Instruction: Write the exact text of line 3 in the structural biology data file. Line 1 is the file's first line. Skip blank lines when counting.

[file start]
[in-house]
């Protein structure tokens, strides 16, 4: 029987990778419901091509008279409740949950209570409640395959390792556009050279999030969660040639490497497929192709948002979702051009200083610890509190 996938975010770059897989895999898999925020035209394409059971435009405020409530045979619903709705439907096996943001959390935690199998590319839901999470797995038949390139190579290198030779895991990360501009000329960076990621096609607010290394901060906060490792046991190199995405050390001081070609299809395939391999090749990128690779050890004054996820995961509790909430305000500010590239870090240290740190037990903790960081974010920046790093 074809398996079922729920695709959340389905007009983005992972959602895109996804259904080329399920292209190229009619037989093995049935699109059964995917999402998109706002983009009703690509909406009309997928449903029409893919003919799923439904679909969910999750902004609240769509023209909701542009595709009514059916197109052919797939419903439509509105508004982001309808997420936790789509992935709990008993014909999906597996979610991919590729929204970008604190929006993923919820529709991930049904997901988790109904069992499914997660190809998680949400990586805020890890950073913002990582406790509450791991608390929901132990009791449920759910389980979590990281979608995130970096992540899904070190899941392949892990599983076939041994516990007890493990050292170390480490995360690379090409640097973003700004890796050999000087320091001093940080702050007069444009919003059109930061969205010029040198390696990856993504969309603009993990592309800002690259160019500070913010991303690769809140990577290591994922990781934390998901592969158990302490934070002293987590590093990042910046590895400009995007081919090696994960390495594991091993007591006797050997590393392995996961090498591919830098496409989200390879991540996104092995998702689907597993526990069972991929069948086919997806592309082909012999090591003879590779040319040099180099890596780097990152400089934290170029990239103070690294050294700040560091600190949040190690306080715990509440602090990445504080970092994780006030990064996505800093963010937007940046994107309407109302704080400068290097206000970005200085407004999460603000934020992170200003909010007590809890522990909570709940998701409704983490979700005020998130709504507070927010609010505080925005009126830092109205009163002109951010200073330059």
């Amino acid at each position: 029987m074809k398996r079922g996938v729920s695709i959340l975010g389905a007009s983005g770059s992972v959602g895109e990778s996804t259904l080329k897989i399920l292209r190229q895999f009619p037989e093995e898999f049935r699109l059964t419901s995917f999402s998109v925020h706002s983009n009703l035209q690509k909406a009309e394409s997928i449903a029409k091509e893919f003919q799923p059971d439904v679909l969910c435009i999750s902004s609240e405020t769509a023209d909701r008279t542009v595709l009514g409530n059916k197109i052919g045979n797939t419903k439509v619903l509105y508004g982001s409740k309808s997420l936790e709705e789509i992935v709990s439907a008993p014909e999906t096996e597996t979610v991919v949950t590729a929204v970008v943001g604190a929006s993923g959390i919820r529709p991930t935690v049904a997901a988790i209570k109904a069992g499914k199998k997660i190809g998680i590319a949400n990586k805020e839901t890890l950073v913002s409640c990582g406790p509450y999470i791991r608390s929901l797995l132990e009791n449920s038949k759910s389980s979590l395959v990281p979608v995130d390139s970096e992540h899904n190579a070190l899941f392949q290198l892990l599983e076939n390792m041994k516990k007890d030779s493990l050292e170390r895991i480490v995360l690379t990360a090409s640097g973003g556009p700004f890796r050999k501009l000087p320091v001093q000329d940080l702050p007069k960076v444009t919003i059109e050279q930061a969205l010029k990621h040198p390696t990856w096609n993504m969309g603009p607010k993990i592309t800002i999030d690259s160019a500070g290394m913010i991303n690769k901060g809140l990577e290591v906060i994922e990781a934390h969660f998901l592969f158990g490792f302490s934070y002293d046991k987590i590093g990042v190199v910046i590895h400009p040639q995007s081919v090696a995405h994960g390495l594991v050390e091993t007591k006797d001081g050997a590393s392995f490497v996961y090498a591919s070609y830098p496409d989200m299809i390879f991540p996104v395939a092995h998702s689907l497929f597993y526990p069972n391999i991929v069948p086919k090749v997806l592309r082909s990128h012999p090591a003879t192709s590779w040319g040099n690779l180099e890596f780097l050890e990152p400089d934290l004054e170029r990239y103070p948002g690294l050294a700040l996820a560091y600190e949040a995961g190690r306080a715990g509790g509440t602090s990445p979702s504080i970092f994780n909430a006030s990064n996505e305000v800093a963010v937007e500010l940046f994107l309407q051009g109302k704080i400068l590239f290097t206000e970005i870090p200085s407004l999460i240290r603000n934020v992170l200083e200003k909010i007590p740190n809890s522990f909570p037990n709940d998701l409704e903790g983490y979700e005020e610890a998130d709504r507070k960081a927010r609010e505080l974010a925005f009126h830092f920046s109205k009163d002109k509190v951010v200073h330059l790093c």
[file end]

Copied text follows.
């Amino acid at each position: 029987m074809k398996r079922g996938v729920s695709i959340l975010g389905a007009s983005g770059s992972v959602g895109e990778s996804t259904l080329k897989i399920l292209r190229q895999f009619p037989e093995e898999f049935r699109l059964t419901s995917f999402s998109v925020h706002s983009n009703l035209q690509k909406a009309e394409s997928i449903a029409k091509e893919f003919q799923p059971d439904v679909l969910c435009i999750s902004s609240e405020t769509a023209d909701r008279t542009v595709l009514g409530n059916k197109i052919g045979n797939t419903k439509v619903l509105y508004g982001s409740k309808s997420l936790e709705e789509i992935v709990s439907a008993p014909e999906t096996e597996t979610v991919v949950t590729a929204v970008v943001g604190a929006s993923g959390i919820r529709p991930t935690v049904a997901a988790i209570k109904a069992g499914k199998k997660i190809g998680i590319a949400n990586k805020e839901t890890l950073v913002s409640c990582g406790p509450y999470i791991r608390s929901l797995l132990e009791n449920s038949k759910s389980s979590l395959v990281p979608v995130d390139s970096e992540h899904n190579a070190l899941f392949q290198l892990l599983e076939n390792m041994k516990k007890d030779s493990l050292e170390r895991i480490v995360l690379t990360a090409s640097g973003g556009p700004f890796r050999k501009l000087p320091v001093q000329d940080l702050p007069k960076v444009t919003i059109e050279q930061a969205l010029k990621h040198p390696t990856w096609n993504m969309g603009p607010k993990i592309t800002i999030d690259s160019a500070g290394m913010i991303n690769k901060g809140l990577e290591v906060i994922e990781a934390h969660f998901l592969f158990g490792f302490s934070y002293d046991k987590i590093g990042v190199v910046i590895h400009p040639q995007s081919v090696a995405h994960g390495l594991v050390e091993t007591k006797d001081g050997a590393s392995f490497v996961y090498a591919s070609y830098p496409d989200m299809i390879f991540p996104v395939a092995h998702s689907l497929f597993y526990p069972n391999i991929v069948p086919k090749v997806l592309r082909s990128h012999p090591a003879t192709s590779w040319g040099n690779l180099e890596f780097l050890e990152p400089d934290l004054e170029r990239y103070p948002g690294l050294a700040l996820a560091y600190e949040a995961g190690r306080a715990g509790g509440t602090s990445p979702s504080i970092f994780n909430a006030s990064n996505e305000v800093a963010v937007e500010l940046f994107l309407q051009g109302k704080i400068l590239f290097t206000e970005i870090p200085s407004l999460i240290r603000n934020v992170l200083e200003k909010i007590p740190n809890s522990f909570p037990n709940d998701l409704e903790g983490y979700e005020e610890a998130d709504r507070k960081a927010r609010e505080l974010a925005f009126h830092f920046s109205k009163d002109k509190v951010v200073h330059l790093c």